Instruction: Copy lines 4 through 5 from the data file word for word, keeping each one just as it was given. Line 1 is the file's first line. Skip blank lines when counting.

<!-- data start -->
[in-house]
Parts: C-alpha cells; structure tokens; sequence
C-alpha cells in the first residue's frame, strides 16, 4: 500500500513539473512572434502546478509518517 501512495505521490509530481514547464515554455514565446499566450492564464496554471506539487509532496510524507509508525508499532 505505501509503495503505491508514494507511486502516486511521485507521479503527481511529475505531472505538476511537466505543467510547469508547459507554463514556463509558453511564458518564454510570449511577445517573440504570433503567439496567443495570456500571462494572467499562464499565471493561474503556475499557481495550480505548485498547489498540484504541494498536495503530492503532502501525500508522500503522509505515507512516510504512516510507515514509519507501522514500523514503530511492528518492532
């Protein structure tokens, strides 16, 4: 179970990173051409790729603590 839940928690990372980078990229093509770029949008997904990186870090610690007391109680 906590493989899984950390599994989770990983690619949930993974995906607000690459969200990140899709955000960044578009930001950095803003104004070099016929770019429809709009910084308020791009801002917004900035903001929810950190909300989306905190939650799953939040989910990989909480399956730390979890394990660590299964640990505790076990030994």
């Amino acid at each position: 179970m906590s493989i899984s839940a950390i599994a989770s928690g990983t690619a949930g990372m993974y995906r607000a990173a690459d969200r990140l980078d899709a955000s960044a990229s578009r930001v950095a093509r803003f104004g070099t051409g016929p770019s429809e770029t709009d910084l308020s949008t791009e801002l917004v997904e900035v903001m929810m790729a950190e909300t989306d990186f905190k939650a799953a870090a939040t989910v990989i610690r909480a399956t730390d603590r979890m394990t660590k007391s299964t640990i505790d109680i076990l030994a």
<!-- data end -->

């Protein structure tokens, strides 16, 4: 179970990173051409790729603590 839940928690990372980078990229093509770029949008997904990186870090610690007391109680 906590493989899984950390599994989770990983690619949930993974995906607000690459969200990140899709955000960044578009930001950095803003104004070099016929770019429809709009910084308020791009801002917004900035903001929810950190909300989306905190939650799953939040989910990989909480399956730390979890394990660590299964640990505790076990030994």
């Amino acid at each position: 179970m906590s493989i899984s839940a950390i599994a989770s928690g990983t690619a949930g990372m993974y995906r607000a990173a690459d969200r990140l980078d899709a955000s960044a990229s578009r930001v950095a093509r803003f104004g070099t051409g016929p770019s429809e770029t709009d910084l308020s949008t791009e801002l917004v997904e900035v903001m929810m790729a950190e909300t989306d990186f905190k939650a799953a870090a939040t989910v990989i610690r909480a399956t730390d603590r979890m394990t660590k007391s299964t640990i505790d109680i076990l030994a």